In reality, almost all people would want the borders eventually closed. Some just would want that to happen a little later than others, and because of that delay think they are better people. Actually they are just more unrealistic (and perhaps also more emphatic, which is a good thing).

    People who suffer should be helped, but not by bringing them to Europe (with some exceptions) and at the same time emptying their countries of capable people. That doesn't make their home country better at all, and the problem causing people to leave persists. Because new people keep being born, the stream of incoming people would never end.

    To really help these people, the cause of the suffering must be removed. If the cause is a cruel dictator, remove him. If the cause is a famine, help to make the land arable again (which has recently been made with great success in parts of China and Africa, and can to large part be done by local people, when the knowledge is given to them). These things may be very difficult to do, especially political changes, but people who seriously want to help those who suffer (I do) should support such efforts. One problem with such efforts is that the helpers main goal is often to gain something economically or strategically for itself, not to help those who suffer. Those who gain most are often the businesses of the “help giving” country and corrupt leaders of the receiving country.

  25. I would reccomend Applying for amnesty at an embassy. They have embassies in Morroco that give out refugee status to them.

  26. Arabs tell European Jews to go and leave their lands, he gets called a racist terrorist. White European tells refugee to go back, they are called patriots.

  27. Europe being destroyed by liberal globalists.

    So sad to see. The people of Europe are losing their homeland and their culture so rich liberals can feel morally superior to you.

  28. I'm not against immigration or helping refugees, but this is not the way. This is utterly disrespecting our European sovereignty and the borders that we have put, for example this Spanish-Moroccan border at Melilla. If you want to get to Europe, do it in a legal and respecting way. Not by trying to overpower others.
    Furthermore, these people want safety. Morocco is a safe area, so why be there illegally? Why not apply for asylum in a safe country outside of where you are from? You are a refugee, so anything else is a better situation and Morocco is safe.

  29. Why don't they get the message and attempt to enter Europe over and over again. Europe can't handle any more uneducated and unskilled refugees. They should stop this madness and try to improve their corrupt and undeveloped hellholes.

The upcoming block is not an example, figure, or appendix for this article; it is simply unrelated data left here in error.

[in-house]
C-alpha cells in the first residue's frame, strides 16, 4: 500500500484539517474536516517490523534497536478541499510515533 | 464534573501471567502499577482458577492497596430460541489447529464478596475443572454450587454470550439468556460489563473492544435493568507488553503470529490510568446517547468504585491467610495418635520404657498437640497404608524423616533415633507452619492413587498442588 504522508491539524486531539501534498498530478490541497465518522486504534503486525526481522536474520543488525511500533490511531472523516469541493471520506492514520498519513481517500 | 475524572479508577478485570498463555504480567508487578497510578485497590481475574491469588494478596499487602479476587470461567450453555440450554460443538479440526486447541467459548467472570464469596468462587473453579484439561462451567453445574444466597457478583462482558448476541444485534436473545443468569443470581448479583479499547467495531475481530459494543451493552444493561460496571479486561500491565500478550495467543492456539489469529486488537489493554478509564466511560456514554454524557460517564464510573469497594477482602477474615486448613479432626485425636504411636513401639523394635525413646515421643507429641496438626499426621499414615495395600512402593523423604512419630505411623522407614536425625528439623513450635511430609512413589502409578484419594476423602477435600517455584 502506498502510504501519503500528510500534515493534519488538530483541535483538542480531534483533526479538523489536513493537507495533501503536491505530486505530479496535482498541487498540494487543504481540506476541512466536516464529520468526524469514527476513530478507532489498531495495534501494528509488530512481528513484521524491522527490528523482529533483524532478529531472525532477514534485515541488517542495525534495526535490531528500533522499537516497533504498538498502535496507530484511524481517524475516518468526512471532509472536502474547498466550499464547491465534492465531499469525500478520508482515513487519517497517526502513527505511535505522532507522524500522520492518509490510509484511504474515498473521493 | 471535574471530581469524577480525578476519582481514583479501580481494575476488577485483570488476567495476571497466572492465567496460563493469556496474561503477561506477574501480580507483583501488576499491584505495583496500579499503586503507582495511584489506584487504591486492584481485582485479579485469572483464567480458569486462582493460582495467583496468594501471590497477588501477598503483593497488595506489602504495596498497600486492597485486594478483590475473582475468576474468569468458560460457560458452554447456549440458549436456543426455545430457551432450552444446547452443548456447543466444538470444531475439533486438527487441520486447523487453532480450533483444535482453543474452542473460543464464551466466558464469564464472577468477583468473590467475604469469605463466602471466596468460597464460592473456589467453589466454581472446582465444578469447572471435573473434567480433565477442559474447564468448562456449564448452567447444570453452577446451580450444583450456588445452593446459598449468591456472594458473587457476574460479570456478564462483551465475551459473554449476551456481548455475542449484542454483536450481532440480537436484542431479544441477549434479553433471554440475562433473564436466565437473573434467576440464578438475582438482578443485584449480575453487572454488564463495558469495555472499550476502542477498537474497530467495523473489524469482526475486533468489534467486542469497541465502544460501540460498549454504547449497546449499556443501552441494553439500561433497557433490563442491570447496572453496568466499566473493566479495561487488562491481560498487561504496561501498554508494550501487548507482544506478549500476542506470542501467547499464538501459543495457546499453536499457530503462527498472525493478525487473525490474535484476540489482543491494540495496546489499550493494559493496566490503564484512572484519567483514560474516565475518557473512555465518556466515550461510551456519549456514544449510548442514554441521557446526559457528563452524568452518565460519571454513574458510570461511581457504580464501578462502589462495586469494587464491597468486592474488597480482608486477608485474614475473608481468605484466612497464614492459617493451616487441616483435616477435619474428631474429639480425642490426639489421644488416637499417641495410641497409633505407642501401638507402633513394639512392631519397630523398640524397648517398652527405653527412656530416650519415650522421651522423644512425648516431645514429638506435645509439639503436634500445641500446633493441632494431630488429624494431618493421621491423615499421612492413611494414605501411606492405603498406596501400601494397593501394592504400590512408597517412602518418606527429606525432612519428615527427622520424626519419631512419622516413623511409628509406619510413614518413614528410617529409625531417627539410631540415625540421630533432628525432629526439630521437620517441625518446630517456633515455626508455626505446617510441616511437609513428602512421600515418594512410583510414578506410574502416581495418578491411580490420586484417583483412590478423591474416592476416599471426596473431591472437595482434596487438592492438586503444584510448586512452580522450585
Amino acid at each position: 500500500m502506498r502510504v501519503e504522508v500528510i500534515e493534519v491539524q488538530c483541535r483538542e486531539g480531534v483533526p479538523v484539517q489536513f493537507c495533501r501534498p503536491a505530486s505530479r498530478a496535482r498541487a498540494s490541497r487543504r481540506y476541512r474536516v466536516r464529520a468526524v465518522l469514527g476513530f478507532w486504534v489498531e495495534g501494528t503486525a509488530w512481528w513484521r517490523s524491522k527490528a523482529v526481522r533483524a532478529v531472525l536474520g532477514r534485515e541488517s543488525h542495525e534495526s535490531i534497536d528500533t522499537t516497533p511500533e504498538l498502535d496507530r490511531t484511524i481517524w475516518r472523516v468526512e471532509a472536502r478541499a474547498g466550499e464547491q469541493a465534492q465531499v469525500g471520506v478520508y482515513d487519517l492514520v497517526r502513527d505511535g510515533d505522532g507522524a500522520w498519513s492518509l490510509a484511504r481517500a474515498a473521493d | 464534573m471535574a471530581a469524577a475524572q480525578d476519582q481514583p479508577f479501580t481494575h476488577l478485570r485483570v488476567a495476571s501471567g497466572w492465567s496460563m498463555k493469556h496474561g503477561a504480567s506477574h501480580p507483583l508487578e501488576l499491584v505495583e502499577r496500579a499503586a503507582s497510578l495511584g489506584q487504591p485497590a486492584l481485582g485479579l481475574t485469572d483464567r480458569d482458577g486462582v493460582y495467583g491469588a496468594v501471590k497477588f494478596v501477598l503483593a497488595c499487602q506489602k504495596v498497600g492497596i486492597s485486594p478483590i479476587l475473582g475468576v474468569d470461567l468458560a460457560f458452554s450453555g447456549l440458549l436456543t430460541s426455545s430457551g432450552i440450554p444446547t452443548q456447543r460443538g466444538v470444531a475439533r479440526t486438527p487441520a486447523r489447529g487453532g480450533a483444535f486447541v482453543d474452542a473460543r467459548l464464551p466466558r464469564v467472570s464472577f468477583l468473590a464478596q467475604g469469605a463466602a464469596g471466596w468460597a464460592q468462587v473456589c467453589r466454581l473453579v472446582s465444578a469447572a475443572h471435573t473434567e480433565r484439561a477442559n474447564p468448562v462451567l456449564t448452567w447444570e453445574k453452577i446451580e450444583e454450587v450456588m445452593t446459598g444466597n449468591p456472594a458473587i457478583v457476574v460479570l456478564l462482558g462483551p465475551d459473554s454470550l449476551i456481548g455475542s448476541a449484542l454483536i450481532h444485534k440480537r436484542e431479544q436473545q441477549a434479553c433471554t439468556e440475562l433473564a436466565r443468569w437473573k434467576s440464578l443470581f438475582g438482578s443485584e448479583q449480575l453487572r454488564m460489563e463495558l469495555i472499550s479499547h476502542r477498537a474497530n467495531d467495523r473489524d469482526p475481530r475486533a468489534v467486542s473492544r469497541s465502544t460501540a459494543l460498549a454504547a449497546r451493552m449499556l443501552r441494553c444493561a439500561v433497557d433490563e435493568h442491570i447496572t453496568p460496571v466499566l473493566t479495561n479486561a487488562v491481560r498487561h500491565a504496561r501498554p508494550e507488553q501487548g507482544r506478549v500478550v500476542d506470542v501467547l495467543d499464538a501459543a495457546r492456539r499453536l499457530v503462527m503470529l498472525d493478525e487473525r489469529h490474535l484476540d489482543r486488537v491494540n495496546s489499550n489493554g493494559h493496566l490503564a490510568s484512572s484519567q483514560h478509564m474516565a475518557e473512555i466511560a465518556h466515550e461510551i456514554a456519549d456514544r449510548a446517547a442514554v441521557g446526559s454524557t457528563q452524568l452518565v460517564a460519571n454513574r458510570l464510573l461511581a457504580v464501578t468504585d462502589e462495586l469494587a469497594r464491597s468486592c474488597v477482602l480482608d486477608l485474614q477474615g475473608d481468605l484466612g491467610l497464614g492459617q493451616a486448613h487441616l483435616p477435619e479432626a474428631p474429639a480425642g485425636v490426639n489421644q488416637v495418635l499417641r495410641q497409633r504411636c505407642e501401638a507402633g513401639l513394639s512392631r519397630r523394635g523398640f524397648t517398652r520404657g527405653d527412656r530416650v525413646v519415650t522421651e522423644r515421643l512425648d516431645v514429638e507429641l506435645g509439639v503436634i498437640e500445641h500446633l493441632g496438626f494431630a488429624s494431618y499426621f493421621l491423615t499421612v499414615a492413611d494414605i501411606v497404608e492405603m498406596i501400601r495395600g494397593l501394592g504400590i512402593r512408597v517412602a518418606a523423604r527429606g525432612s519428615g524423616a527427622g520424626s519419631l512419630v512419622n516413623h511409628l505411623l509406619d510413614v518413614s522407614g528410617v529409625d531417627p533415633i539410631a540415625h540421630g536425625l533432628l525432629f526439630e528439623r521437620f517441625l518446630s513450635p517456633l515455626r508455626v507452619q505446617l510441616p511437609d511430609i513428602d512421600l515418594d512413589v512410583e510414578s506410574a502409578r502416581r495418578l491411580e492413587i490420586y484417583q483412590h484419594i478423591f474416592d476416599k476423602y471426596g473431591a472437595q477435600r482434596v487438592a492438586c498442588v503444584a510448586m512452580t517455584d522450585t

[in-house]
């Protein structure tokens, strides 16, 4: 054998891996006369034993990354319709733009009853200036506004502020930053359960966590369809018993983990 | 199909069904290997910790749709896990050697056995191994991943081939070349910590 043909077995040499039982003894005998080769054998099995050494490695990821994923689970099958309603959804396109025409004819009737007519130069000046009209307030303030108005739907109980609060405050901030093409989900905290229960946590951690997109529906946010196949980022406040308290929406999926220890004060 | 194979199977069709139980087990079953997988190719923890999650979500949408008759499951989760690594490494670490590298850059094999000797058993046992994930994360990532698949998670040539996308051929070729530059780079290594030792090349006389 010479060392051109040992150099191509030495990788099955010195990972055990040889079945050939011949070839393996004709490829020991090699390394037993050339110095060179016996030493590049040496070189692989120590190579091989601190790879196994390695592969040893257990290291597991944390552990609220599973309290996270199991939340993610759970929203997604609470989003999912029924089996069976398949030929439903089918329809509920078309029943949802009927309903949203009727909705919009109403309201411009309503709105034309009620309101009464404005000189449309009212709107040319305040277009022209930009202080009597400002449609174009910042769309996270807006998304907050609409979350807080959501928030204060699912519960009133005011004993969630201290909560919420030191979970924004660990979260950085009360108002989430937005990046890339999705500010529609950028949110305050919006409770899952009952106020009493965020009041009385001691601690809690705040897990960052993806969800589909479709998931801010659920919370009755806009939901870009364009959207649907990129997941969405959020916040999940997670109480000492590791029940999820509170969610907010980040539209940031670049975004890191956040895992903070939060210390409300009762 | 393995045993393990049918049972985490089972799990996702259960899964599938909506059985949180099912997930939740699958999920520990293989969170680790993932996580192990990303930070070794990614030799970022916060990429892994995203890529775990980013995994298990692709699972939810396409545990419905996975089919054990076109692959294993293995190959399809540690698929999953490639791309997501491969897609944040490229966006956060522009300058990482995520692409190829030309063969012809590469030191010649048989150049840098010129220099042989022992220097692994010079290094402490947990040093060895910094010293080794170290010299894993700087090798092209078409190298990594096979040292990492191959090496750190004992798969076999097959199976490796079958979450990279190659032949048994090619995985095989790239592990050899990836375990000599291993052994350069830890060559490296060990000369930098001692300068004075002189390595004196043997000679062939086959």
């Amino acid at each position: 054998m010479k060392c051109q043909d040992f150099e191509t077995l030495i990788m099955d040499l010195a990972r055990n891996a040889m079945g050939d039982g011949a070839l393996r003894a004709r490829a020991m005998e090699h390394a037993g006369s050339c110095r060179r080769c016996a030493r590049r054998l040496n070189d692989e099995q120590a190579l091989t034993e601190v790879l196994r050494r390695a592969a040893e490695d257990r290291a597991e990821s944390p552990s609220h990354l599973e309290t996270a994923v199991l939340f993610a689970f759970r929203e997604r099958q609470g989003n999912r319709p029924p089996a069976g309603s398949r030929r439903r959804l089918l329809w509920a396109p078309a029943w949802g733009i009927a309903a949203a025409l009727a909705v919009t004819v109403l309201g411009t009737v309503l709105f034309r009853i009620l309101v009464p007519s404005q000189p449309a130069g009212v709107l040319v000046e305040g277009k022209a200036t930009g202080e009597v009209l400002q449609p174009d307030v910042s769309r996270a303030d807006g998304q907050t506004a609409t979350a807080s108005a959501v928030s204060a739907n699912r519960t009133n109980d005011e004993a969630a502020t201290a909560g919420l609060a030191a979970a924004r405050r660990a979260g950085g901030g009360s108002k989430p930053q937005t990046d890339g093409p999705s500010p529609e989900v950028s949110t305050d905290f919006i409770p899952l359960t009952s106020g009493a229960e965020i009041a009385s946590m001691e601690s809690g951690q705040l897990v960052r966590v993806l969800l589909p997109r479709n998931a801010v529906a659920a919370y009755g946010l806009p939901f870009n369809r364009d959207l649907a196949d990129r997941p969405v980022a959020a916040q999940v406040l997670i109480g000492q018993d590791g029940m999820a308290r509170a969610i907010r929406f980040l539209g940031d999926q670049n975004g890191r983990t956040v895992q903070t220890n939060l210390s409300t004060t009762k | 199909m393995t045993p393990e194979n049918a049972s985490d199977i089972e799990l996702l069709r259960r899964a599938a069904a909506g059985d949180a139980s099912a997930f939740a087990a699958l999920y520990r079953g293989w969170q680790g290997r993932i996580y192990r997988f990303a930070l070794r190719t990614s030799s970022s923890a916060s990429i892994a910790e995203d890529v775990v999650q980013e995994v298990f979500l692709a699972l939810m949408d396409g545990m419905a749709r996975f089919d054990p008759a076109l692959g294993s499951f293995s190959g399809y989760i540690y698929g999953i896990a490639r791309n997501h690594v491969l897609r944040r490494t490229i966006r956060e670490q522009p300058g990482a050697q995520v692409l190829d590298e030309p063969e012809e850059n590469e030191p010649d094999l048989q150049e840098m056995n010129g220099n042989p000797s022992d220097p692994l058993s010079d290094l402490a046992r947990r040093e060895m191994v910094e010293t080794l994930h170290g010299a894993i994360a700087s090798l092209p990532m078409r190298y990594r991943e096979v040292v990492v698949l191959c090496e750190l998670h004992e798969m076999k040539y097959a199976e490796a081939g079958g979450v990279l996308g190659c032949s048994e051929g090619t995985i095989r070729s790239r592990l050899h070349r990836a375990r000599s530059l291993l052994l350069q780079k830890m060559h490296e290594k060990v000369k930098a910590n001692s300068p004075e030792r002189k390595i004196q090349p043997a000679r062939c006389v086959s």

30. You know why these people flee to.europe its because of the dictators in their land. And the dictators are supported by european countrys

  31. That's it. Just keep filling Western Europe with these grungy foreigners. Yes ! Send them to Germany, or better yet Sweden. What could possibly go wrong ?

  32. this is one of the main reason why we need to boost NASAs budget from 0.5% to 10% due to satellites like the ones that help with crops

  33. As much as I genuinely genuinely feel sorry for these people (am simultaneously grateful that I randomly was born into a decent country), we can't let everyone in, so the only viable solution is to fix the countries where immigrants are coming from.

  34. It's shameful how Africans (or who-ever) are always seeking out somewhere to go to. Then when they get there feel as if they have every right in the world to be there.

  35. Okay, I get fleeing from war, or terrorism, but running away from your country's economic issues will solve nothing. While I'll relent that due to colonialism, some African nation's aren't as advanced as the rest of the world, it's citizens definitely aren't helping their own cause. I live in Ghana (I'm American) and all around me I see people glowing with pride because they're independent, but then talk of wanting to move to Europe or the Americas because they'll 'make more money' or of 'how rich they'll be once they leave'. They hold the rest of the world to this golden standard, then scoff at their leaders for the poor condition of their country (Taxes, in Ghana for what I've seen, are super low. Correct me if I'm wrong) and flee at the first chance. It's disheartening to see the potential for good squandered due to lack of responsibility, both personal and general.

  36. One quick way to STOP this fence jumping……. ELECTRIFY THE FENCE……….. no one will try anymore unless they want to fry

  37. These "refugees" should put the effort into fixing their country instead of trying to bring their countries problems everywhere else.

  38. When Spain, France, England and Netherlands invaded countries without permission, now they don't want those people where they indaved, occupied, exploited and murdered. Ironic, uh?